Two Pennsylvania Cities Rank High in Adaptive Reuse Report

By Kim Shindle | Nov. 20, 2023 | 4 min. read

Nearly 45,000 future apartments are coming onto the market as a result of office conversions, according to the annual Adaptive Reuse Report. The report showed a slump in 2022 that was caused by the office market uncertainty.

And office conversions aren’t the only area affected. The entire adaptive reuse sector is caught in a dynamic twist between expectations and projections, according to RentCafe. Last year was the second consecutive year recording a decrease in overall completed projects, while the number of future adaptive reuse projects keeps growing to a record 122,000 units.

Last month, the U.S. Department of Housing and Urban Development (HUD) and the Biden-Harris Administration announced important help for communities and housing providers to identify federal resources to finance the conversion of commercial properties to residential uses and mixed-use development.  The White House released a guidebook, developed in partnership with HUD and other federal agencies, to identify federal resources to finance the conversion of commercial properties to residential uses and mixed-use development.

Interest in converting older buildings into residences remains high, according to RentCafe’s analysis of Yardi Matrix data. Adaptive reuse apartments are expected to have a 63% increase in growth in the upcoming years.

“I believe there will be a huge boom in the next year and the year after, in terms of project starts and 2024-2027 in terms of project completions. A conversion project will probably take nine months to a year to design, in most cities, about a year to approve, and then at least two years of construction,” said Steven Paynter, principal at Gensler, one of the world’s largest design and architecture firms.

Pittsburgh was one of the top 10 cities with the most converted apartments from offices in 2022, with 174 apartments. Los Angeles ranked No. 1 with 692 apartments.

Last year, Pittsburgh converted one unused building, the historic Allegheny office building, which propelled the city to ninth place nationwide for the highest number of converted rentals from office space.

Pittsburgh is projected to retrofit about 870 units, of which about 520 new units will come from the transformation of two office properties. In addition, there are plans to convert a factory, two schools and a warehouse.

“The office market has taken a bit of a dip since the COVID-19 pandemic, but as many facets of the industry have faced, owners and brokers alike have had to pivot their practices and strategies to stay successful. In Pittsburgh, like many other cities in the country, we have seen many conversions of properties from one use to another. Most notably, with the increase in demand for rentals, office buildings have started the process of converting their properties into multifamily use,” said Dominic Janidas, president of the Realtors® Association of Metropolitan Pittsburgh and 2022 president of the PA/NJ/DE Certified Commercial Investment Member chapter.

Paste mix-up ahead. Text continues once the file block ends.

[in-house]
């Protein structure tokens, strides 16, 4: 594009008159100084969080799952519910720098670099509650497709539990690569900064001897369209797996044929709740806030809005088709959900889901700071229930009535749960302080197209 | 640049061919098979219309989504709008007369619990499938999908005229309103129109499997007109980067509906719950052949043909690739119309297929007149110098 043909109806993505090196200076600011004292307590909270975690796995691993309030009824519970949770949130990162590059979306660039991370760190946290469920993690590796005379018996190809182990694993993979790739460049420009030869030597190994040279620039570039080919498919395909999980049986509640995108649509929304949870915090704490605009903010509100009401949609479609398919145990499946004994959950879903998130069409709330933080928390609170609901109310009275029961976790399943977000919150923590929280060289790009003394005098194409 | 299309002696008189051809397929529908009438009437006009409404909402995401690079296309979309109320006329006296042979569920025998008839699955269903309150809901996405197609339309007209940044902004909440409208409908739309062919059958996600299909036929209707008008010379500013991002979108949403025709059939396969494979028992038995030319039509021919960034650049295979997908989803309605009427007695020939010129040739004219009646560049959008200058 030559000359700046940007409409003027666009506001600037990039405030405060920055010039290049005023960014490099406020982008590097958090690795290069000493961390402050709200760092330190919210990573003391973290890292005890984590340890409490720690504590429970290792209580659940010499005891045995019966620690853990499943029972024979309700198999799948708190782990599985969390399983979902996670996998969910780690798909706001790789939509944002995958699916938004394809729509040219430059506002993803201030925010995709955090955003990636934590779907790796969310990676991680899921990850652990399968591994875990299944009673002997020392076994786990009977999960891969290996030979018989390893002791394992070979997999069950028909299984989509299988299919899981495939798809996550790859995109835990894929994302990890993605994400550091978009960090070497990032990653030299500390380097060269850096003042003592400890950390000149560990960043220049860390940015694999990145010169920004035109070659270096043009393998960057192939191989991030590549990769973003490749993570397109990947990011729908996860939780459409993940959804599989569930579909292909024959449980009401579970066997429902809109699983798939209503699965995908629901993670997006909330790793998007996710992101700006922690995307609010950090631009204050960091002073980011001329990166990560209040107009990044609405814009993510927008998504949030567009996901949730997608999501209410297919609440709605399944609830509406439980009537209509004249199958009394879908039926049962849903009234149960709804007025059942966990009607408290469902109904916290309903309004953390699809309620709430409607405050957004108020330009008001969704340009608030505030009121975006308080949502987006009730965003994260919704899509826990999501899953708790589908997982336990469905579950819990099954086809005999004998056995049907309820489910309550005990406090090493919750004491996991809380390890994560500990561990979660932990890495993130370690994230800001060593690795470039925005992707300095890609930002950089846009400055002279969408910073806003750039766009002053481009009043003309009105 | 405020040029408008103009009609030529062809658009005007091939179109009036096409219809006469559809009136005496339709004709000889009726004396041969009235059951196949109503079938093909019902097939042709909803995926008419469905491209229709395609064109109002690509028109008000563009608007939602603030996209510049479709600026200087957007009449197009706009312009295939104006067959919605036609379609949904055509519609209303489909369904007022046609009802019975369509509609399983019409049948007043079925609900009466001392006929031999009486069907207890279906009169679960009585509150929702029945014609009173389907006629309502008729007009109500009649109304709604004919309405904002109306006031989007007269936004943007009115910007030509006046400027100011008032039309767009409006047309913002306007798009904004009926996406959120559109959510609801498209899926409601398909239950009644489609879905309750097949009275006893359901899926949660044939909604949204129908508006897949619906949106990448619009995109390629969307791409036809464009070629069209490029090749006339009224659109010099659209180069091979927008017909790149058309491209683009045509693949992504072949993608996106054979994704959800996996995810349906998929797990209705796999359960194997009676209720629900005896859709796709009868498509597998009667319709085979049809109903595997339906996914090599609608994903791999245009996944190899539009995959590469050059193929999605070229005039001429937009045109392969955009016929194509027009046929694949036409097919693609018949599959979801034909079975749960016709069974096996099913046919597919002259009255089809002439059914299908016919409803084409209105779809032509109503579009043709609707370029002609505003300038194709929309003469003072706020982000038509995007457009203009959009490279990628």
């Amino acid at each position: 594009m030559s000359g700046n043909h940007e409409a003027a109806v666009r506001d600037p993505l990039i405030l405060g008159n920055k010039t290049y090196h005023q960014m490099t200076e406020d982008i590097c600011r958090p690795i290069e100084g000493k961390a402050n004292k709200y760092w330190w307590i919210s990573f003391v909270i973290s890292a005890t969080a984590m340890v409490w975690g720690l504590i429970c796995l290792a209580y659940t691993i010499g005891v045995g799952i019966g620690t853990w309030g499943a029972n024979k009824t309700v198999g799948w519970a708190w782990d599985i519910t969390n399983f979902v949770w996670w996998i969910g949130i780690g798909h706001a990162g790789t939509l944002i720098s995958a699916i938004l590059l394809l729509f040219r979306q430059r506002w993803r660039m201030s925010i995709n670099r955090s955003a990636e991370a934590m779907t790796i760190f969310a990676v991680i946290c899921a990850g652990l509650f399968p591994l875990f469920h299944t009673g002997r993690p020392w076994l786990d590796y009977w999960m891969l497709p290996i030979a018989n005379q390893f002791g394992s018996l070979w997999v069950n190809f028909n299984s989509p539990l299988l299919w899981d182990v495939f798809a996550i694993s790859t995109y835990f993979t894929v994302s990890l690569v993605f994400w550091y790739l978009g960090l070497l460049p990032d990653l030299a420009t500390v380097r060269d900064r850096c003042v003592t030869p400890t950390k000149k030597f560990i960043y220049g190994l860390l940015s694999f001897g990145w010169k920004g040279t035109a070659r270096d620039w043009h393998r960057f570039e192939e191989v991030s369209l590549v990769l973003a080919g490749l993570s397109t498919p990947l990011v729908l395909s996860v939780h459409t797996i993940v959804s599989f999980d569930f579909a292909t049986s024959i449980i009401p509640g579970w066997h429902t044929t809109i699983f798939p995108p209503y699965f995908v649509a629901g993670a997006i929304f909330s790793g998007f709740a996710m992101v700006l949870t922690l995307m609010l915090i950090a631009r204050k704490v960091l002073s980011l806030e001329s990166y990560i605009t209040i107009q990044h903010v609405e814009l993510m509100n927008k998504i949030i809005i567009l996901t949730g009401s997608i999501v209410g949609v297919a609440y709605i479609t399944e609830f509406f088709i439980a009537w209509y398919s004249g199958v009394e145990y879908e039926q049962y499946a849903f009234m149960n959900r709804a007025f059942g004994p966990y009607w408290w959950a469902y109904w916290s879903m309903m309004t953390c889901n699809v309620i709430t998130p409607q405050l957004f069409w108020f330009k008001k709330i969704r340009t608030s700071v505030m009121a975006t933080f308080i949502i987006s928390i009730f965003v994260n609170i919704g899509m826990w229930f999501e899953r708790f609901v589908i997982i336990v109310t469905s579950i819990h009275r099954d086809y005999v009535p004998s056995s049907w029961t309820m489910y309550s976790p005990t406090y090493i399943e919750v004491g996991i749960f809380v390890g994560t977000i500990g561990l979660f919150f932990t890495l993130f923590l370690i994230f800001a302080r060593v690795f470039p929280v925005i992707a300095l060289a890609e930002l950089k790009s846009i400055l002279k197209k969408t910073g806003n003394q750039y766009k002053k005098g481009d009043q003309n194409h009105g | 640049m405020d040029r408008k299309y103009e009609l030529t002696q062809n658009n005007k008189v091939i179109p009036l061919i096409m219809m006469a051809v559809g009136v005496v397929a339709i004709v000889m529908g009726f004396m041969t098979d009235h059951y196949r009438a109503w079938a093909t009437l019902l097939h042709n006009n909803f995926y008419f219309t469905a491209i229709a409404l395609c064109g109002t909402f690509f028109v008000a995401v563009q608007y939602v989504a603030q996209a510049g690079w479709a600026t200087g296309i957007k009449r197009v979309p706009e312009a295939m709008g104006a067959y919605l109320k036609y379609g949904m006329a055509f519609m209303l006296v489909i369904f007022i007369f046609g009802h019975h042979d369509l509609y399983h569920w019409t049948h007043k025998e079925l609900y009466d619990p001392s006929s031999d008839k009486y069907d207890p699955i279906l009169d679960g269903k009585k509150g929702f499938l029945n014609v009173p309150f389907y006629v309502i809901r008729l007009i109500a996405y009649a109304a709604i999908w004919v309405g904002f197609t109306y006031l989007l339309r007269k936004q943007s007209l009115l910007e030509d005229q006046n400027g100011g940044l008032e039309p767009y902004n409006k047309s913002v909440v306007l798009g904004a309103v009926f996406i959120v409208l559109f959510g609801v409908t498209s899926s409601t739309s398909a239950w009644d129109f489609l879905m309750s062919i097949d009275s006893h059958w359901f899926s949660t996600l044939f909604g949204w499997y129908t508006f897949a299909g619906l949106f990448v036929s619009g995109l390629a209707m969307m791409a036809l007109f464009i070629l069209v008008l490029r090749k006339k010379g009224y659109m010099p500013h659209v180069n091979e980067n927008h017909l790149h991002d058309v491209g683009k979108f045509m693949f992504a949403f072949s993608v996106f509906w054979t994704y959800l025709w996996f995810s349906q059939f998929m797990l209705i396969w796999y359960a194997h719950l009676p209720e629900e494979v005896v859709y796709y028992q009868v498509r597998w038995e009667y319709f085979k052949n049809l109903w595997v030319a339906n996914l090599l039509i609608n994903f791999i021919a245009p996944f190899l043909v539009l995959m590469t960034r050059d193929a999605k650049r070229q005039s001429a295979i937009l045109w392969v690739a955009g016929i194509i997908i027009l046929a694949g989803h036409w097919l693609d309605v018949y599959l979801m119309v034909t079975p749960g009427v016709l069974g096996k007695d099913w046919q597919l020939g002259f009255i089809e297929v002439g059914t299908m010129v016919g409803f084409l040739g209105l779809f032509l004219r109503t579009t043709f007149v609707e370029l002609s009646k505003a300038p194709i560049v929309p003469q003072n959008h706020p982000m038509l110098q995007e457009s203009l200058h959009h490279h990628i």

“Looking at statewide stats, Pittsburgh is ranking among the top 20 markets for such conversions, including the historic Allegheny office building,” he added. “As the office landscape changes, we anticipate more of these similar types of projects going the way of multifamily use, which is providing some potential relief to the single-family housing market challenges markets are currently facing.”

In Philadelphia, there were significantly fewer apartments converted in 2022, compared to 2019 or 2020, with just 187 units. Out of these, 55 units came from a historic school conversion, while the remaining 132 resulted in the transformation of the former F.A. Poth brewery.

Despite this slowdown in apartment conversions, Philadelphia ranked No. 4 in cities for future apartment conversions. The city is projected to convert about 3,400 units; among these, office buildings account for more than 300 units. Besides that, two hotel transformations will add about 450 new apartments to the rental market. The rest of the conversions will involve retrofitting factories, schools, warehouses, healthcare buildings and buildings used for entertainment and transportation facilities. Currently, almost 1,400 uniters are under construction.

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